Ag broadcasting icon tells farmers your job will never end, promote it
While farmers need to do a better job of telling others what their occupation means to the country, they shouldn’t harp on the difficulties of their work, warned agriculture radio legend Orion Samuelson, speaking to a farming Economic Outlook meeting in Menomonie Dec. 7.
“Don’t play the sympathy card with city people, they work as hard as you do,” said Samuelson, 81, who has been the head agriculture broadcaster at WGN Radio in Chicago for 55 years and currently co-hosts “This Week in AgriBusiness.”
Samuelson -- who published his autobiography, “You Can’t Dream Big Enough,” in 2012 -- said growing up on a dairy farm 30 miles from La Crosse, he never imagined he would travel to 44 countries with TV crews, know seven U.S. presidents, go to the White House for dinner, travel to China and have a street named for him in Chicago.
The two professions that will never go away are farming and undertaking, said Samuelson, reminding agriculture producers to value their contribution even when it doesn’t seem to pay.
He recalled “the terrible times of the ’80s” when farms were being sold on the courthouse steps and parents hoped their sons and daughters wouldn’t farm and suffer as the older generation had.
Agriculture producers felt times were bad and they would never get good again, said Samuelson, but he urged them to take the long view.
“Prices never go the same way forever. There’s always a correction,” he said. “When times are good, they turn bad. When times are bad, they turn good.”
While American farmers are good on the production side, they aren’t good at marketing, said Samuelson, urging them to improve their marketing plans and know their cost of production so they can judge what a reasonable profit is.
When he began broadcasting, said Samuelson, he talked about how hard farmers work. Now he focuses on what farming contributes to the paychecks of so many people: “To have a strong economy, you need a strong agriculture.”
He added, “We don’t do a very good job of telling what we do.”
Samuelson recalled being accosted by a woman who complained of the dangers of GMO’s without knowing what they are.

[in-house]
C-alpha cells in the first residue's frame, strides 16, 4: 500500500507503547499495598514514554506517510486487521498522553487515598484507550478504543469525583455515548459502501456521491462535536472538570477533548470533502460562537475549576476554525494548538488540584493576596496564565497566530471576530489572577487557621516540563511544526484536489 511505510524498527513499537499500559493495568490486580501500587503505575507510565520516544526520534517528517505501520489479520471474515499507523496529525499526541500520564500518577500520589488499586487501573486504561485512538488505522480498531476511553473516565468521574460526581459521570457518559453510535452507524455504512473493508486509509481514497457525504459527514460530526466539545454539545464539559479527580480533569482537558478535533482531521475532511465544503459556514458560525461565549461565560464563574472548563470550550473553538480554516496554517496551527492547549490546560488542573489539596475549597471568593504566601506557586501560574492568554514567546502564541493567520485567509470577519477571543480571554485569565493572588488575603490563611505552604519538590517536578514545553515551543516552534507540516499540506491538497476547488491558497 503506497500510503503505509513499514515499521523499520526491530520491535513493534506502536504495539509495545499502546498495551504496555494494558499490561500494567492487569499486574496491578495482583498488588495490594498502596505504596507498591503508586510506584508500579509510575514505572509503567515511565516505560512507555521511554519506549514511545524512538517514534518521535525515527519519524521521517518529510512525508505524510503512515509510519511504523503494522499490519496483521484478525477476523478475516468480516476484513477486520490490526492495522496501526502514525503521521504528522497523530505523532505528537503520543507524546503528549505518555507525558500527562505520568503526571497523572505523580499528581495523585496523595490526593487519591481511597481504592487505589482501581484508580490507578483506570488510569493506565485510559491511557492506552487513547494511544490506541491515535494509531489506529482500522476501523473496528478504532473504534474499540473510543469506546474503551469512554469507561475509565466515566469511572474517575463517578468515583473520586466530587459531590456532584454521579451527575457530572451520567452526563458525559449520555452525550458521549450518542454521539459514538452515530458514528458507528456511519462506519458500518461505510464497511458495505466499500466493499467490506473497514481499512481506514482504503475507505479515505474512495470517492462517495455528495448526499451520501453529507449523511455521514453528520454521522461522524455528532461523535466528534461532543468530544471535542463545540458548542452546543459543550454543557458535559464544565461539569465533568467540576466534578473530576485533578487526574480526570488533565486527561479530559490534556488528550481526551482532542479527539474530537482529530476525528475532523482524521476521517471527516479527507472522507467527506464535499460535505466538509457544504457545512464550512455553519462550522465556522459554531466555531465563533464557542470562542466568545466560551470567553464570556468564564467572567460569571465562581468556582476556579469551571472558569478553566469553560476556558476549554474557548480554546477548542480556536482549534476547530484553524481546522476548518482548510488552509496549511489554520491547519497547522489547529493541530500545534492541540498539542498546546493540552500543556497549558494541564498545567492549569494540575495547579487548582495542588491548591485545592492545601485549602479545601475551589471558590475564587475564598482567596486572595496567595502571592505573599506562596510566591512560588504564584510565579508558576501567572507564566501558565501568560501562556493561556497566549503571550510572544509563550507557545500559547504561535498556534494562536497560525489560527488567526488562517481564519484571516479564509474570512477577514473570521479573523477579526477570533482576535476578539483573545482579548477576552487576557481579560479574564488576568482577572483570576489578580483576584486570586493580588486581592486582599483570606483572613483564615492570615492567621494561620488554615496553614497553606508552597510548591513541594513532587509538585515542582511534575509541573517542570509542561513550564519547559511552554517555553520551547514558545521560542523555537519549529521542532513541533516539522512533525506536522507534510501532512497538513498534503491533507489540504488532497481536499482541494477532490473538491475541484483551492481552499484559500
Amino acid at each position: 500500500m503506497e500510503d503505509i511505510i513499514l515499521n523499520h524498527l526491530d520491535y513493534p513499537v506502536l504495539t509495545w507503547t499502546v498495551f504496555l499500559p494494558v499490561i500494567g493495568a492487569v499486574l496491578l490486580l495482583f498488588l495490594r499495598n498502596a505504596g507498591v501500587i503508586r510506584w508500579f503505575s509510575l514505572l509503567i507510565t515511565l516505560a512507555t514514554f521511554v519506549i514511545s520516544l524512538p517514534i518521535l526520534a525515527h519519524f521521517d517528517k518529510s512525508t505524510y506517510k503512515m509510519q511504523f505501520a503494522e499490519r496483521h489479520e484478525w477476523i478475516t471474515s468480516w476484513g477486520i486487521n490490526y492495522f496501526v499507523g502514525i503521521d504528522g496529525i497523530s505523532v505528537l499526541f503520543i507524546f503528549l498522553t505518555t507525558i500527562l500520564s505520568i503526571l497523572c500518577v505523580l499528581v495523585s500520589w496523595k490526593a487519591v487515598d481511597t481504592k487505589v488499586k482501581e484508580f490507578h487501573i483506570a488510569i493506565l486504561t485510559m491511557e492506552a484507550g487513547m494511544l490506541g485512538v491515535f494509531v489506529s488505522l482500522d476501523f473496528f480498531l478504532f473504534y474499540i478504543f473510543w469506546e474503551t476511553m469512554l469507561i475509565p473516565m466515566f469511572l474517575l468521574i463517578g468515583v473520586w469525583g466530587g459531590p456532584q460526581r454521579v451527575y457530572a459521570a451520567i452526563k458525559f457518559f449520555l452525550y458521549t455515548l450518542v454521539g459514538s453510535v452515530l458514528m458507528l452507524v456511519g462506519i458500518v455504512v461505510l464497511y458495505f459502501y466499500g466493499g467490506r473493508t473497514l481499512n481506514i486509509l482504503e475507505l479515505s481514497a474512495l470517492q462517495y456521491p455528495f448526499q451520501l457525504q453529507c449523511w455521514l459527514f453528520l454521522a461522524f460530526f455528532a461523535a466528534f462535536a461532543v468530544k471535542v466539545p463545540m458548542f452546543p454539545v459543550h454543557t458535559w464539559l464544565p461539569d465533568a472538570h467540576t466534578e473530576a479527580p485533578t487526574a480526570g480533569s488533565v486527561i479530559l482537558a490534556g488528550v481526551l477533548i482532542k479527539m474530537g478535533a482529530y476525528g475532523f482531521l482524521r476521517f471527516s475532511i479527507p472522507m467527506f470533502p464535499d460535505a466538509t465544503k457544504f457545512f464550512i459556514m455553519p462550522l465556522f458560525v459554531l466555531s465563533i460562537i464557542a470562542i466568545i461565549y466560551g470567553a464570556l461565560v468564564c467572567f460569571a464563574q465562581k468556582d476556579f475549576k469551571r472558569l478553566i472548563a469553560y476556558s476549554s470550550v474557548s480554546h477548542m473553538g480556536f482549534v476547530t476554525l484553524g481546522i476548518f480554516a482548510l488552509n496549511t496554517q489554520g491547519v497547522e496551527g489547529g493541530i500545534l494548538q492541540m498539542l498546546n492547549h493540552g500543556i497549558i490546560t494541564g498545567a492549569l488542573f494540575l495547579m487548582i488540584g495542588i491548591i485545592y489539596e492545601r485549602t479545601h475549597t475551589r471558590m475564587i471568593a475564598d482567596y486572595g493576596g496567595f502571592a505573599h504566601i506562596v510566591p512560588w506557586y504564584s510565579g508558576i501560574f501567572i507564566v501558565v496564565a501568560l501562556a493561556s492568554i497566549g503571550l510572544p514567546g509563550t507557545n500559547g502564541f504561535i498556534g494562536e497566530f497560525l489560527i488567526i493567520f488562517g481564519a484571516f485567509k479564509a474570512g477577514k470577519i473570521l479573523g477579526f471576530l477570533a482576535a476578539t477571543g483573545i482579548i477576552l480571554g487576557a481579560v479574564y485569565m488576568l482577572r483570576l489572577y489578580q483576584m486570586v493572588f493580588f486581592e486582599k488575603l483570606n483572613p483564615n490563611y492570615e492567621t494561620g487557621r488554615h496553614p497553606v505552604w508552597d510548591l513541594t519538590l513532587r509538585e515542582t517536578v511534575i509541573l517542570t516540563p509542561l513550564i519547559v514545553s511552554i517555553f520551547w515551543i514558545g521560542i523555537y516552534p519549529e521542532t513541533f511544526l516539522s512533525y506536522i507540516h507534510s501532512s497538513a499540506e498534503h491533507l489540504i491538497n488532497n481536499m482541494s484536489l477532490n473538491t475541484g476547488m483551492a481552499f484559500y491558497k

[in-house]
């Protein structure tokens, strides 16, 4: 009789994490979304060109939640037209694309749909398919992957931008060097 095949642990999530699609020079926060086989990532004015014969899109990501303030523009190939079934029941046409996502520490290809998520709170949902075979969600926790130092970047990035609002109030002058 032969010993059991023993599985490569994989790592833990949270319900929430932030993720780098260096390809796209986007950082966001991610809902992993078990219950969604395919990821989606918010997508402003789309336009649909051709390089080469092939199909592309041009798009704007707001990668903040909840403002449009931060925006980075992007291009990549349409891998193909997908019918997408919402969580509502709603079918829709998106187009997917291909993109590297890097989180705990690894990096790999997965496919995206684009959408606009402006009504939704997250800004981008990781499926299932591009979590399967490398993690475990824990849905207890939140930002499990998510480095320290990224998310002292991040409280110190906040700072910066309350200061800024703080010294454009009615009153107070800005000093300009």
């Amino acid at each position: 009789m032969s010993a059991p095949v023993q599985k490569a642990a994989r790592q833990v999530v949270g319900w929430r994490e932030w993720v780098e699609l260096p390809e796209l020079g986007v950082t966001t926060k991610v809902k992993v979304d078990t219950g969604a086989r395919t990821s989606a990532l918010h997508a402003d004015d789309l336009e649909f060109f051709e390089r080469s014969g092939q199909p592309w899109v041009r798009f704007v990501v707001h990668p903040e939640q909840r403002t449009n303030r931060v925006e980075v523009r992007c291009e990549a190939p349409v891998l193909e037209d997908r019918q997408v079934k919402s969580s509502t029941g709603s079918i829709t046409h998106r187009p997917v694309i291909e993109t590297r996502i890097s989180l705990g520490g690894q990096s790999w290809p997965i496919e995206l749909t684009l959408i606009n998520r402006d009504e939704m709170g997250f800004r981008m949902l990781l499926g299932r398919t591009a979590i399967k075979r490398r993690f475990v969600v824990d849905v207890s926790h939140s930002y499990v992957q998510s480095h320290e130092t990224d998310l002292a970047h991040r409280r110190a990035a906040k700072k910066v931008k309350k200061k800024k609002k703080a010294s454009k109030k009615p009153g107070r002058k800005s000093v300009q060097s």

It’s a sad state when the public has more confidence in bloggers than science and technology, said Samuelson, insisting that the ag industry needs to find more ways to explain what technology does and what it means to all of us.
About three months ago, Samuelson had two heart valves replaced -- one with a cow valve and one with a pig valve. He walked out of the hospital five days later and was back on the air in two weeks.
“I’m glad I’m living in the time that I do [live in],” said Samuelson, praising what developments in technology have done for the quality of life.
He said there are three definite areas of agriculture opportunity for the next generation: food safety, genetics and production.
The country and world will need more plant geneticists, global marketers who can speak and write in several languages, and large-animal veterinarians, said Samuelson.
He urged young people to find heroes.
The three Samuelson chose include Norman Borlaug, the microbiologist credited with transforming agricultural practices in developing countries and earned the Nobel Peace Prize in 1970.
His second hero is Harold Brock, who designed Ford and John Deere tractors that changed farming. But, said Samuelson, he believes Brock’s greatest contribution was his work in developing community colleges: “He said farm kids don’t stand a chance without a college degree.”
Samuelson’s third hero is Abraham Lincoln, who, among many other accomplishments, signed the Homestead Act which distributed 270 million acres of government-owned land in 30 states to small family farmers.